Oct 18, 2010

Frum Forum Talks Third Party Strategy

Two articles at the Frum Forum today consider the possibilities of third party politics.  The first, "Third Party: It's Alive":
Republican political strategist Mark McKinnon – veteran of McCain and Bush presidential campaigns – acknowledged in an exclusive FrumForum interview with editor David Frum that a third-party presidential effort for 2012 was not far off, and hinted at his involvement in one.

In the podcast interview, McKinnon, who was discussing his recent Daily Beast column “A Centrist Manifesto”, lamented that “there’s nobody that gets rewarded for bipartisan behavior, [and] in fact they get punished.” To that end, he said, “there is a very real possibility for a legitimate third party effort for 2012 … American voters are so hungry for more voice, and more choice.” While reluctant to discuss the matter much further because announcements are forthcoming, McKinnon did let on that he was at least somewhat involved . . .
The second is entitled, "How a third party could work":
Toward the end of our podcast interview, Republican ad genius Mark McKinnon drops a tantalizing hint. He suggests that this cycle, Third Party talk may turn out to be more than just talk.  By a funny coincidence, I heard the same thing last week from a senior Republican congressional figure. A couple of weeks previous, a big Democratic donor suggested the same thing over breakfast.  Tom Friedman of the New York Times wrote a column at the beginning of October that reported similar murmurings.
I know of at least two serious groups, one on the East Coast and one on the West Coast, developing “third parties” to challenge our stagnating two-party duopoly that has been presiding over our nation’s steady incremental decline.
Interestingly, the discontent seems even more acute among conservative Democrats than among moderate Republicans. Conservative Democrats wanted a return to the Clinton approach: business-friendly government and balanced budgets. They are aghast at what they got instead. Moderate Republicans like McKinnon, by contrast, seem less offended by their party’s policies than by its extremist spokespersons and divisive political methods.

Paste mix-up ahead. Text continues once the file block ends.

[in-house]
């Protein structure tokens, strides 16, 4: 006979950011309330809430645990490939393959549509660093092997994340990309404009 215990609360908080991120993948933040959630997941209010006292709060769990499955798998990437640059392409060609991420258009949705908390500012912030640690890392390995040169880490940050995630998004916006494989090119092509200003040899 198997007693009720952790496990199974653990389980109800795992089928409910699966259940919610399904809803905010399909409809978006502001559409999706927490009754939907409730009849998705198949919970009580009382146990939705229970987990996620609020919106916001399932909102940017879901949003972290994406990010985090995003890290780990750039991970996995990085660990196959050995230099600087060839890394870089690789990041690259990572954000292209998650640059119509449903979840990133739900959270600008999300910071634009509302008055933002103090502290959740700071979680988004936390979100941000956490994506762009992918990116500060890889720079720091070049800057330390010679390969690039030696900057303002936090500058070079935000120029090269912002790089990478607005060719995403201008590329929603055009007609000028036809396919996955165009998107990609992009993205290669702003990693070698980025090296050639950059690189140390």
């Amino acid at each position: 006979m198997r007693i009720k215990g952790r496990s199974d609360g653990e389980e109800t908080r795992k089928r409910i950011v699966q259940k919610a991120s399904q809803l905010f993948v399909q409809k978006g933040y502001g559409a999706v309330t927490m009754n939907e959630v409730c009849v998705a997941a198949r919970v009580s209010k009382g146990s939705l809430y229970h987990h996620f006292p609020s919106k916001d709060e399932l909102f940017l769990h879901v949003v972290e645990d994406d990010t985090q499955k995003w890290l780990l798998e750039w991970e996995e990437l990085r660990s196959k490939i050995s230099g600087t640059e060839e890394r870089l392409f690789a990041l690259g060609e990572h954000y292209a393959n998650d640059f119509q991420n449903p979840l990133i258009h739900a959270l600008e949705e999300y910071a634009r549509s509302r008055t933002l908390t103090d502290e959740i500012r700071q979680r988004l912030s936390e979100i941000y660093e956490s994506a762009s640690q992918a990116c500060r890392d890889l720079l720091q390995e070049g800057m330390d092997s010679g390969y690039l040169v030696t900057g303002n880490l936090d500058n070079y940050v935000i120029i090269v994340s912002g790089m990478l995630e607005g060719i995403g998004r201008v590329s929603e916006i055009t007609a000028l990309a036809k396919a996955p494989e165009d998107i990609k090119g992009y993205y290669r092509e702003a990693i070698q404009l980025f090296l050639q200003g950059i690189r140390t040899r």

It’s easy to imagine these two groups getting together. But to become a national force, they need something more than disgust at “politics as usual” . . .


Anonymous said...

Thanks for posting this. It is very interesting.

Anonymous said...

This mid-term election will be a bell-weather.

If the tea partiers pull some upsets (especially if the GOP takes the senate), you'll see unification in the GOP that will carry them into 2012. A loss for either Crist or Kirk will cement the belief that centrist GOP'ers can't win.

But if the dems keep the senate and exit polling shows that the GOP would have taken it with Castle, Spector, Crist, Murkowski, Grayson, Simmons, etc on the ballot instead of their tea party counterparts, there will be a lot of momentum for a "bull moose party" to claim the competent center-right that the GOP has abandoned -- you might even see Lieberman and McCain join in.

Jack said...

One thing that limits the effectiveness of political parties is their lack of accountability to the voter.

Because most states require individual that candidates be nomination by a primary election, politicians are normally organized by money and powerful incumbent politicians (ie DNC, RNC, Hill committees )

One elected politician can't pass a law. One elected politician can't even get a bill out of committee! The voters tend to be much more interested in political platforms. Perhaps we should remind our favorite candidates of our lack of enthusiasm for any candidates that can't find a single other candidate that agrees with them - on even a single (specific) issue!

The Internet allows candidates to jointly sign and cheaply distribute virtual platforms similar to the Republican "Contract with America," or The Democrat's "100 Hours Plan."

IMO: Any party, or caucus of candidates, that makes use of this tactic will increase their clout with the voters.